My Use of Ski Pants in June… A Blurb from a First Time Camper

After spending a night at Mount Rainier National Park with my fellow IMBY teammates and supervisors, I realized that packing my snow jacket and ski pants was a great idea. For a girl that loves the heat and gets cold fairly easy, my ski outfit was definitely the way to go when the sun went down. Yes, I may have looked and sounded like a goof because I ‘swished’ every move I made from the nylon in my jacket and pants, but I don’t regret my decision of whipping those bad boys on.

If you can’t tell by now, that trip was my first time camping. I had no clue what to bring, how to cook food out in the wilderness, or even where I was going to be able to go to the bathroom. There were a lot of thoughts going through my head like, ‘What if there’s a snake?’ or ‘What if I stumble upon a bear, that’s unfortunately not Winnie the Pooh, but a real-life bear?’ I was a worry-wart; fortunately, I was surrounded by IMBYs and supervisors that knew what they were doing! This was definitely not their first rodeo.

The people I was surrounded by taught me a lot: how to pitch a tent, roll up a sleeping bag, boil water on a portable stovetop, and many more ‘second-nature’ things a camper should know. Although these actions are related to camping, the kindness and care toward a newbie in an unfamiliar environment were what remain in my mind after our trip. Being within a national park, like Mount Rainier, truly brings people together. We had to work together as a team to succeed in being safe, comfortable, and efficient in our days spent in camp. Surrounded by beautiful nature–with the ravens flying from tree to tree and squirrels pouncing on fallen trees–didn’t seem like something I would like when I first heard we were going camping. But, after the trip, I realized those little things out in the wild are precious. Where else would I hear a squirrel’s little feet running along crunchy bark? Where else could one hear a raven’s wings fluttering through the brisk air?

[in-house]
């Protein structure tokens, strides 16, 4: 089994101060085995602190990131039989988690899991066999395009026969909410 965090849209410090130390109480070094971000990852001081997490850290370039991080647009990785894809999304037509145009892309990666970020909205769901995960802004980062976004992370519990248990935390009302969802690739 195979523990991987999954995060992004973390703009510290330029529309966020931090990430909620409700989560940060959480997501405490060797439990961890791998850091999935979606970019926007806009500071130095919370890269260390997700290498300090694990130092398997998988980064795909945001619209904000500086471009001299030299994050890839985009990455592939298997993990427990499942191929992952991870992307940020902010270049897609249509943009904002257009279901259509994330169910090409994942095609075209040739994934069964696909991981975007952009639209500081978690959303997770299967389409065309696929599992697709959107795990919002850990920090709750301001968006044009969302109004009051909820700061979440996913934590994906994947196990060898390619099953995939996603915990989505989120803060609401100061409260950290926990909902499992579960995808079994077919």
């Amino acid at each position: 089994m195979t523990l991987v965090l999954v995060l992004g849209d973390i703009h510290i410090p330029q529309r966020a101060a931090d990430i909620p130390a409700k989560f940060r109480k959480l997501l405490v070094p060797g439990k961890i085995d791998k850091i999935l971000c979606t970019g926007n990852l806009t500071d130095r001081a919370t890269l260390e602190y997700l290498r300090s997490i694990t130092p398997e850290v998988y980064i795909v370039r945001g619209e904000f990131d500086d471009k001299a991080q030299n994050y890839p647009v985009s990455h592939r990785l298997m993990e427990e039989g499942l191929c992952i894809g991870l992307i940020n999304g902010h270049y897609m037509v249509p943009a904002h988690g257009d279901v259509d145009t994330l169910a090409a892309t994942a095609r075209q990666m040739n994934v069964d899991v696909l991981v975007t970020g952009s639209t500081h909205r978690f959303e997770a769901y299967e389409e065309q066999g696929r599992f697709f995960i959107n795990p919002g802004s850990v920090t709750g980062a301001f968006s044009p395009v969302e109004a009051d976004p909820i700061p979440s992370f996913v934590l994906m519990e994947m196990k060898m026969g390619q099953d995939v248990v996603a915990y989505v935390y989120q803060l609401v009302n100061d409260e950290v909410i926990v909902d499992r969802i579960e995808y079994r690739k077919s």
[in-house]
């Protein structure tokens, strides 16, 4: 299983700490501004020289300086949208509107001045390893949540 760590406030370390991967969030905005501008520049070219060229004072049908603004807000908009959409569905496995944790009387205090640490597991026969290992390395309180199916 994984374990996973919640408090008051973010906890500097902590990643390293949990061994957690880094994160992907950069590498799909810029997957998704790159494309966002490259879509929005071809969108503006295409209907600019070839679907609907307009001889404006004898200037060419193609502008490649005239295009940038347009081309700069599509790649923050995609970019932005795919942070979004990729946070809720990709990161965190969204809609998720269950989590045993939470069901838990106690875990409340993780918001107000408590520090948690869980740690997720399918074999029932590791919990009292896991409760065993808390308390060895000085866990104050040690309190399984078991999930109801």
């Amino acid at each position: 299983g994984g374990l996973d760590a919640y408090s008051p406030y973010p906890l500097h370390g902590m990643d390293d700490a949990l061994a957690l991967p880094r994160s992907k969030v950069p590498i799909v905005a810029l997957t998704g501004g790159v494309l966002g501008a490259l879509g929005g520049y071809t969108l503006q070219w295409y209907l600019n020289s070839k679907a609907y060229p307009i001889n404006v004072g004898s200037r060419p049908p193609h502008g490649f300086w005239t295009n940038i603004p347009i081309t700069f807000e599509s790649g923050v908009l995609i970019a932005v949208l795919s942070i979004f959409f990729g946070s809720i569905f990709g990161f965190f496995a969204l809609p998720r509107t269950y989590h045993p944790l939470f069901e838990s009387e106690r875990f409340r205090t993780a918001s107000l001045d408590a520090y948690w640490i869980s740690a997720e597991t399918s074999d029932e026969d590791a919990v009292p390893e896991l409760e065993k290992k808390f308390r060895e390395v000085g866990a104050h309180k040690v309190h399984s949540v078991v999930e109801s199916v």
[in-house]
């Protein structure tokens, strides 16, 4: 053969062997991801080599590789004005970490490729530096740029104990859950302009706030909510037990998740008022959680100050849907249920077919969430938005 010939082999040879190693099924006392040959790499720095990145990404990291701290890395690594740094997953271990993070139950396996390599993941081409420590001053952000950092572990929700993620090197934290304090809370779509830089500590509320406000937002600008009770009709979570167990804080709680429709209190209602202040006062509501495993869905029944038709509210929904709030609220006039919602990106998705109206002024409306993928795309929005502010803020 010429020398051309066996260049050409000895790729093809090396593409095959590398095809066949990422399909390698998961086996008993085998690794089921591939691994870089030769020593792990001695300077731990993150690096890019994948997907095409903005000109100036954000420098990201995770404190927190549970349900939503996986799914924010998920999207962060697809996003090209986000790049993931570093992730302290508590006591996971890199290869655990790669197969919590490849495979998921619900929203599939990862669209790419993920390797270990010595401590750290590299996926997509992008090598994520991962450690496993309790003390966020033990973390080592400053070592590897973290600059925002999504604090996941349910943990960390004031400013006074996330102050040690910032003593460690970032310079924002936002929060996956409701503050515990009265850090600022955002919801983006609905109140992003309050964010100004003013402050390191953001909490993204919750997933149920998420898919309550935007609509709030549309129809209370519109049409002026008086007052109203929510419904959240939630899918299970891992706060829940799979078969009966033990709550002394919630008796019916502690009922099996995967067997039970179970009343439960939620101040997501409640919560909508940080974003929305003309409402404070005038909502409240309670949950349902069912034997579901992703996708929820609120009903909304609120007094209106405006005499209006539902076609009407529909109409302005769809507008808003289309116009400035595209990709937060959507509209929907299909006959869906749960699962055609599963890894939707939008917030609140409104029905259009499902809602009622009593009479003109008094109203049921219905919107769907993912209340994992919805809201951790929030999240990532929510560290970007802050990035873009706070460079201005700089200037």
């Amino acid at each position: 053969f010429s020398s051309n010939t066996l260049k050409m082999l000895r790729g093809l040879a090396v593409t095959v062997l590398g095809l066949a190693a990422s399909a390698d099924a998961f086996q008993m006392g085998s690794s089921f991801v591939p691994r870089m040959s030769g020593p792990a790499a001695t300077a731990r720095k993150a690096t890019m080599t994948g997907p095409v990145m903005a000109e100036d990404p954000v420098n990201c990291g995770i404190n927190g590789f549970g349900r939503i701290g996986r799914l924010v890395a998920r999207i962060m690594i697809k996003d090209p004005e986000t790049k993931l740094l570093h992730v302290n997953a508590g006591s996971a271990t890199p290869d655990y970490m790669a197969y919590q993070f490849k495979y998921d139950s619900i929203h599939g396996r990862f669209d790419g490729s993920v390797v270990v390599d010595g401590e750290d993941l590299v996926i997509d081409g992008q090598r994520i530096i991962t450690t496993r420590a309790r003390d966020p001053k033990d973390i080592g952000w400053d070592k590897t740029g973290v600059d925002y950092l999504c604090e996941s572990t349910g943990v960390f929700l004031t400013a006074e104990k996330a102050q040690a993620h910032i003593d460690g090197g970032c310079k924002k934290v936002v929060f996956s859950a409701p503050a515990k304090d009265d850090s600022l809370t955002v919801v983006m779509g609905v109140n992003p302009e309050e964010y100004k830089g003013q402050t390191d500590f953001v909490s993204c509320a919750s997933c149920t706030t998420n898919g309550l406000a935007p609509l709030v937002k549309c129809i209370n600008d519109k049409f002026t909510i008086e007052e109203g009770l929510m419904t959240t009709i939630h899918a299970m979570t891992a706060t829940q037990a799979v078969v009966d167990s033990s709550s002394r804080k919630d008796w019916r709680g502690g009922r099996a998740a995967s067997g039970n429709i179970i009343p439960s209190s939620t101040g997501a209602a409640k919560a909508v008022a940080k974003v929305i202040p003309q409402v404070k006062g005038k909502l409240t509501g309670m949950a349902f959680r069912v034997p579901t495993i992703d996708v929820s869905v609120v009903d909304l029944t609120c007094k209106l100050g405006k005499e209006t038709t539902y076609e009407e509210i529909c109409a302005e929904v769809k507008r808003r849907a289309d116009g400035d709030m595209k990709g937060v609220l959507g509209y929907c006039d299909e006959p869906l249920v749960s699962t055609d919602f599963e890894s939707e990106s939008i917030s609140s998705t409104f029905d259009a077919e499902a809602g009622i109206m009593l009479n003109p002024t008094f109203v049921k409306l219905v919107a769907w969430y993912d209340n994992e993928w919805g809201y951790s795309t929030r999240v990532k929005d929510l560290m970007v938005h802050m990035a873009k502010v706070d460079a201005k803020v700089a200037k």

Removing myself from the bustling city of Seattle taught me that I love the little noises, sights, and gestures that the animals as well as my team afforded me. My team helped me explore my place within a national park with the assistance of what lives and breathes inside the national park. I felt like I belonged and cannot wait to experience another national park like Mount Rainier. I could be myself, bundled in my ski outfit, eating s’mores with a great group of people that valued my presence and the experiences I brought to the table.

By Megan Young

Chanara and I obviously felt differently about the weather…


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